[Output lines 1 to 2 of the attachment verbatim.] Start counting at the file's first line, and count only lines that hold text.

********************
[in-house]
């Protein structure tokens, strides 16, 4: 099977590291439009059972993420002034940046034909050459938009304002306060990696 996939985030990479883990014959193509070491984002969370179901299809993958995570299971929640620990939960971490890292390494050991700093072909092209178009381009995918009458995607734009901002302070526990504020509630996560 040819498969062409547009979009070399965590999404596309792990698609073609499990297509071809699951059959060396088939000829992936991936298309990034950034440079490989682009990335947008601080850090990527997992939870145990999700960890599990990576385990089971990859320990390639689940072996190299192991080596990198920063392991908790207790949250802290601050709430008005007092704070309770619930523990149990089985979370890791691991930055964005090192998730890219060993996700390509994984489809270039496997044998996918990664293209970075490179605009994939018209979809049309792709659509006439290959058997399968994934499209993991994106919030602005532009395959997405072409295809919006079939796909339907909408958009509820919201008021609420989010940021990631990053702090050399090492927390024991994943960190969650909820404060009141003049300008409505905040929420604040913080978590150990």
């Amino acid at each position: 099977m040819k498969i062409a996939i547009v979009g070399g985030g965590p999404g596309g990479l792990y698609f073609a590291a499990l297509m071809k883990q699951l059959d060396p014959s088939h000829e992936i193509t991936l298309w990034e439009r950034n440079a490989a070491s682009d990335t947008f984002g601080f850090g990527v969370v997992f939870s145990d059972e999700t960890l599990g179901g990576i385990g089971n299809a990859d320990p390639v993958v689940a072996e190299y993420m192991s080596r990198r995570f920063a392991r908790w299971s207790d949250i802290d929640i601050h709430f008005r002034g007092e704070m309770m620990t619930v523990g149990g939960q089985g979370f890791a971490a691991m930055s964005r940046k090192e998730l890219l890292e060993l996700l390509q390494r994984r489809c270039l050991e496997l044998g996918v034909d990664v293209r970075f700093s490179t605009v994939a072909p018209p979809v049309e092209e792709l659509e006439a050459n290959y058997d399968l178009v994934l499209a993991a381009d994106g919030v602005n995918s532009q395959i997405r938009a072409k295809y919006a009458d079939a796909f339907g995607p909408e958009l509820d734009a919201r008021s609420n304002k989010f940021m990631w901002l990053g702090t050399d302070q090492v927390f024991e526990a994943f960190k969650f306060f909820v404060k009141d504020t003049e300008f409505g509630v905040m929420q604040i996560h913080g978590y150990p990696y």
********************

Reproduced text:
[in-house]
């Protein structure tokens, strides 16, 4: 099977590291439009059972993420002034940046034909050459938009304002306060990696 996939985030990479883990014959193509070491984002969370179901299809993958995570299971929640620990939960971490890292390494050991700093072909092209178009381009995918009458995607734009901002302070526990504020509630996560 040819498969062409547009979009070399965590999404596309792990698609073609499990297509071809699951059959060396088939000829992936991936298309990034950034440079490989682009990335947008601080850090990527997992939870145990999700960890599990990576385990089971990859320990390639689940072996190299192991080596990198920063392991908790207790949250802290601050709430008005007092704070309770619930523990149990089985979370890791691991930055964005090192998730890219060993996700390509994984489809270039496997044998996918990664293209970075490179605009994939018209979809049309792709659509006439290959058997399968994934499209993991994106919030602005532009395959997405072409295809919006079939796909339907909408958009509820919201008021609420989010940021990631990053702090050399090492927390024991994943960190969650909820404060009141003049300008409505905040929420604040913080978590150990």